Starting in IT, experience vs. education

By Tlogtenb ·
I have a very simple question. I am currently studying full time in Computer Science, having just switched careers. I have very little experience in Computer Science, and am only 1/3 into my degree. My problem is that I am not sure which is more important my degree or experience in the work force.

1) I could finish my degree, and begin working with no experience.
2) I could get my degree online as I work full time.

Which option do you think would be best and why? Thanks a ton. My reason for asking is that I need to advance as fast as possible because I just received a new family. Thank you very much.

EDIT: I am in this path because it has always interested me, and I love the matter. The big problem is that the degree I get here in Canada is pretty useless compared to American degees, which are more specific.

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My personal oppinion..........

by ThumbsUp2 In reply to Starting in IT, experienc ...

Your personal finances will be the deciding factor.

With the economy being what it is right now, I would look at supporting your new family and get the degree as you go. You may even get a little experience along the way.

Of course, if finances aren't a worry, you can go to school now and keep your fingers crossed there will be some kind of entry level position available later. That's going to be what I would call a crap shoot!

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Mmm - begin working with 'No Experience' ...

by OldER Mycroft In reply to Starting in IT, experienc ...

Begin working in what ?

With zero experience you may well end up with less money than you've got now.

In the present economy, I would think there is less and less requirement for inexperienced workers, what with all the experienced ones looking for jobs.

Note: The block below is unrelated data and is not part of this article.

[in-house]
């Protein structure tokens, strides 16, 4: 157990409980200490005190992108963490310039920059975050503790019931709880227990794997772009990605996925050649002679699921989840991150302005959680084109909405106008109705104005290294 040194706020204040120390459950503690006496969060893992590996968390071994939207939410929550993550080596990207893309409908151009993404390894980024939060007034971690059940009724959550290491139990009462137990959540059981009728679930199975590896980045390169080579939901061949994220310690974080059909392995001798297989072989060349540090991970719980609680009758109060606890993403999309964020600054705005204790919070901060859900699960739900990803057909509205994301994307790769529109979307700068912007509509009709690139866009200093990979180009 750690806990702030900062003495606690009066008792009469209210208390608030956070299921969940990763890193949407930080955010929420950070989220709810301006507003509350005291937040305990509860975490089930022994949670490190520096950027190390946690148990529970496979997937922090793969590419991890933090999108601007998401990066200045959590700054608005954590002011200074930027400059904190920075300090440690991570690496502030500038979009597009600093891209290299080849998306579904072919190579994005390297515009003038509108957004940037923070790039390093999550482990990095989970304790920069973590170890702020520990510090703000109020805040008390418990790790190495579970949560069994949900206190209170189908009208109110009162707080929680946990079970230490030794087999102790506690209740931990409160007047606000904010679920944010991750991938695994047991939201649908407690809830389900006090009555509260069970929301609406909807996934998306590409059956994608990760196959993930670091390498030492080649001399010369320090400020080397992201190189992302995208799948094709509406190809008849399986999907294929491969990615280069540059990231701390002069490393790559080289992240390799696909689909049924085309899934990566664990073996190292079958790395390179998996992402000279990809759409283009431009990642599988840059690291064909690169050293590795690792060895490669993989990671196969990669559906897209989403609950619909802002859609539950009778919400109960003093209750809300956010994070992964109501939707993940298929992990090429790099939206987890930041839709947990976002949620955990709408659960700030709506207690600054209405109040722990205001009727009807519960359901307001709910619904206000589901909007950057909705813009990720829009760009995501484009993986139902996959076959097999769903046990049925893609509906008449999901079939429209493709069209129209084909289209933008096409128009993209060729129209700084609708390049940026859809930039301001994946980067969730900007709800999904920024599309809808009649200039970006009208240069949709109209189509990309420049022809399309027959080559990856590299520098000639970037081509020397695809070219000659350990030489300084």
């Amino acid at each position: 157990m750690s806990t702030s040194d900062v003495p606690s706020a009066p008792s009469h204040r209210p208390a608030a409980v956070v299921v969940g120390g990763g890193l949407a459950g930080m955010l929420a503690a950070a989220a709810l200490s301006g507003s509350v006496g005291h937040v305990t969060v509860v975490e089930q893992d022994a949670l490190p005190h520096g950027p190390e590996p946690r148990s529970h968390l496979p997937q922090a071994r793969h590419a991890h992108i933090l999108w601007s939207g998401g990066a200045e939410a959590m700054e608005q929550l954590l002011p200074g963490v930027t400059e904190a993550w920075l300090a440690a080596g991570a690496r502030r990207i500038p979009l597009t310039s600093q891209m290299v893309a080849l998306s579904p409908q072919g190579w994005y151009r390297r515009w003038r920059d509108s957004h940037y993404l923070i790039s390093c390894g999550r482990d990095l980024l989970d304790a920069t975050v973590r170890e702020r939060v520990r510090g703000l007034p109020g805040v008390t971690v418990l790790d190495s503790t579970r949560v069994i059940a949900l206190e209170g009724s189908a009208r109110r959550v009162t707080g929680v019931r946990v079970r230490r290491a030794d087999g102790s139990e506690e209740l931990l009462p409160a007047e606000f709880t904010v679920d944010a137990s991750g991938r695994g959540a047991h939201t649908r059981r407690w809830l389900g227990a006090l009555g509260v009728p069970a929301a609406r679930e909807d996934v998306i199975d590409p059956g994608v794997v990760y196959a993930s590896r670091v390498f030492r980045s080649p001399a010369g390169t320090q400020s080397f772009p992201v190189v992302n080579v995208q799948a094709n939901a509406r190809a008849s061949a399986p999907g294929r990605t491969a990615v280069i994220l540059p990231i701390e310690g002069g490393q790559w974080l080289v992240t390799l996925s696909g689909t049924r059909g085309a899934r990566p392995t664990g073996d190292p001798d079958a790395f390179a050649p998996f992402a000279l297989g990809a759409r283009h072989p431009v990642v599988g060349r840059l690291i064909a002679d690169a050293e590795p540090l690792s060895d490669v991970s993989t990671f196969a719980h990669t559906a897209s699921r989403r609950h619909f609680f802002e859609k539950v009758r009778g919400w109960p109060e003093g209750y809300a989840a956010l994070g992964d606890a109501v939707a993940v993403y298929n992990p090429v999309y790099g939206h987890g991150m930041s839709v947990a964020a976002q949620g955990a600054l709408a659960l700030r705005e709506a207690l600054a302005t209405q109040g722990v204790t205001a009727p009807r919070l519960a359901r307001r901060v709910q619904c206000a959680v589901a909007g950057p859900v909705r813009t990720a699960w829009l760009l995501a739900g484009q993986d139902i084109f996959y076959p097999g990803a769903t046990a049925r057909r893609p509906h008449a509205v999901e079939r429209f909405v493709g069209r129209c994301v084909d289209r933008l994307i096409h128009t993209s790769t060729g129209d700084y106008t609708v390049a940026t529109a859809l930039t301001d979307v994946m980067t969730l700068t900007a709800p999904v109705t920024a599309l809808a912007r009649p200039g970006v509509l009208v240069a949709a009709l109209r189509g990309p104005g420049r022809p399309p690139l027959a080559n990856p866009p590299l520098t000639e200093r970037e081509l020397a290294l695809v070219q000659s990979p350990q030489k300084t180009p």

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Finish the degree

by Tony Hopkinson In reply to Starting in IT, experienc ...

and then use your non IT experience as leverage. There's no part of IT where domain knowledge is valueless, and if you target IT in areas where you used to work, it can have great value.
I started in a warehouse for instance, doing stocking, production recording and composing despatches.
Went in to IT at the same place. Take a wild guess at some of the first systems I worked on.

Knowing how the business you need to do IT for, works, is hard to beat.

You might get a break going straight in without the paper, but that will depend on whether you can use your past contacts to get an in, or a great deal of luck, could be a harsh constraint that.


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without the paper

by Snuffy09 In reply to Finish the degree

means less $, but once you graduate you should see $+.

As others have posted getting a job before you graduate may not even be an option simply because of Veteran IT guys out of jobs.

If all else fails put your own name out there... Advertise "PC\small network services (or whatever you major is)" or newspaper if you have to.

Then you will have the Independent experience until a full time IT job comes along.

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Didn't for me

by Tony Hopkinson In reply to without the paper

But I started more than twenty years ago, I wrote my first program in 1976, it's all I've ever wanted to do, two weeks after the first voluntary class, my vocation picked me.